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36 JANUARY 2002
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from the soapbox

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Karen vanderVen

Painting by numbers can be good for kids

"Paint By Numbers"? Believe it or not, famous artists such as Andy Warhol learned about art and practiced their skills by doing “paint-by-numbers" paintings years ago, according to a recent newspaper article I read. Vindicated! I said to myself. For many years as an activities worker with troubled and handicapped children in various settings, “paint by numbers" pictures were a mainstay in my crafts supply closets. There were many attractive paintings laboriously produced in my shops. Where there had been a slip over the boundary or the paint was a little too thick here and there amazingly this added to the atttractiveness of the painting. I still prize several of these given to me as gifts by the children upon my departure.

I had always been convinced that these paintings not only were an excellent developer of skills, but also that they yielded meaningful results. This opinion certainly went against the prevailing ethos of the time: that any art experience needed to be totally unbounded; that any imposition of structure or content would “stifle their creativity". And that the children didn’t care about the “product"; “process" was everything! The thing was, to me, that most of these children and youth didn’t have much to base their creativity on. Their experiences were limited. They did not have the ability to select or to plan how they might execute an art or crafts project. Their impulse control (or self-regulation to use today’s term) was highly limited. A few swishes with a brush, a few back-and-forth strokes with a saw; or a few twisted laces in a wallet “and they “didn’t want to do this any more"; they insisted on “a new project".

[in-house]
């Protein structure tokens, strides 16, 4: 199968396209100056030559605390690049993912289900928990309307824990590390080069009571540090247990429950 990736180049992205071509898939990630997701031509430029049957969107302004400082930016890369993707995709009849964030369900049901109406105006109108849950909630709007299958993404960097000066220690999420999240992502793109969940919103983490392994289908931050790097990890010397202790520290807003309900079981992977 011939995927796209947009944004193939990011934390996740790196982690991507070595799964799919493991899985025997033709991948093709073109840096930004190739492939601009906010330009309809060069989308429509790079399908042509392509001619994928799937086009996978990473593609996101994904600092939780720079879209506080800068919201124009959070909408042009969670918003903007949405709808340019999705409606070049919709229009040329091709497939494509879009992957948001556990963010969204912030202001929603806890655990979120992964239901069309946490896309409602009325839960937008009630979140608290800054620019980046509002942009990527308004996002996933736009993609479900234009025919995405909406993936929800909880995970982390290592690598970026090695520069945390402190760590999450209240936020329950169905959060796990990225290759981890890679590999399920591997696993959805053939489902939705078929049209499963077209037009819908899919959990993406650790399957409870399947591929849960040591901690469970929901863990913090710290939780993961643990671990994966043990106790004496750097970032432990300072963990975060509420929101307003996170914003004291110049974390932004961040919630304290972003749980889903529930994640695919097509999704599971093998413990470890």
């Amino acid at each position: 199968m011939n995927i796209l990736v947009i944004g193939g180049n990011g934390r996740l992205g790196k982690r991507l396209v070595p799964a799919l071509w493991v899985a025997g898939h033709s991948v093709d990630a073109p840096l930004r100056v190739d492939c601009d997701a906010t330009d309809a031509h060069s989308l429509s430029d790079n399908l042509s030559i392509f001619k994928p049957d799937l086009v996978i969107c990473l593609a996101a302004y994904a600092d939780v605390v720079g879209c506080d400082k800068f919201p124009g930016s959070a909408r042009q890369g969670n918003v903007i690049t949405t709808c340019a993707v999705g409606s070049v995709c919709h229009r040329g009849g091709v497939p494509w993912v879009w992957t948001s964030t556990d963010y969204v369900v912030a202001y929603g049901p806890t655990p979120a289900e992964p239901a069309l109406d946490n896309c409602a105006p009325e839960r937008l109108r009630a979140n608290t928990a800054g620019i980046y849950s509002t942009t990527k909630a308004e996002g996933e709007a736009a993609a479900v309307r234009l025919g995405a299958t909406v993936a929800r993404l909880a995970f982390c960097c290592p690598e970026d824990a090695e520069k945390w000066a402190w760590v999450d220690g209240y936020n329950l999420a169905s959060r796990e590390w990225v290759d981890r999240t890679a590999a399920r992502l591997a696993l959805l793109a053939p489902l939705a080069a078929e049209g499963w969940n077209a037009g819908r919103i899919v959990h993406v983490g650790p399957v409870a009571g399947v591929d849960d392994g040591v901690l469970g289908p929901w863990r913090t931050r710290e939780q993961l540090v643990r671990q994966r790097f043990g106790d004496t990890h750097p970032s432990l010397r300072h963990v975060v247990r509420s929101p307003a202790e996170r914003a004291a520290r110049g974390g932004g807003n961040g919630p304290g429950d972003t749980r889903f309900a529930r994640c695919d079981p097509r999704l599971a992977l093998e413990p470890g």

It seemed to me that the numbered paintings offered the children, among other things, a framework that embraced both content (the nature of the scene to be depicted as the numbers were filled in) and a structure that would directly teach the skills of planning, sequencing, restraint, modifying a response to fit a particular guideline, etc. It offered them something else: the gentle but firm guidance of invested adults.

Coaching, encouraging, and sometimes cajoling a child through a numbered painting through to the end was not always easy. “You still have a space there to be filled. Just take a little bit of paint on your brush and dab it in. “ Oops, looks like that went over the line a bit too much. Take your cloth and wipe that part off". “F... you" might be the response, even as the youth followed through with the instruction.

Furthermore, I thought that with more knowledge of the nature of representation and composition, and the skills of staying at least more or less within the lines, and following a plan step by step, that this would actually develop and release creativity. On their own, then, children could try out and practice what they had already learned about how to approach a task and hopefully had internalized.

Incredibly, when finished, the children's pride in their finished work was immense. Both the exhausted adult and proud child would smile together. To me, back then before the “self-esteem" movement, the way to promote a positive sense of self and identity was to do something with sufficient persistence and discipline so that it yielded a finished product that was recognized and valued by others. Sometimes a ward attendant would break the rules and buy a painting “perhaps the first real money the youngster had ever earned.

The issue to me here is not really one of confirmation or vindication of one’s views. Rather it is recognizing that an absolute position may be more tenable when paired with its counterpart. In this case the contention that lines and numbers “stifle creativity" would be paired with the opposite scenario “that structure, limits and content can actually enhance. Then one might consider that both “structure" and “freedom" together are perhaps optimal. This notion, it seems to me, applies to so many issues in child and youth work. It’s not “whole language" vs. “phonics", it’s both. It’s not “homework" vs. “play", it’s both. It’s not “instructional swim" and “free swim", it’s both. It’s not “training" vs. “education", it’s both. And, always, it’s about adults who offer themselves as “co-egos" to children who need ongoing investment and “structuring" to develop the knowledge and skills they need to apply to life as they continue to grow up ... and who of course also need the security and support within a relationship for expression of feelings, ideas, and ways of doing things in the world.

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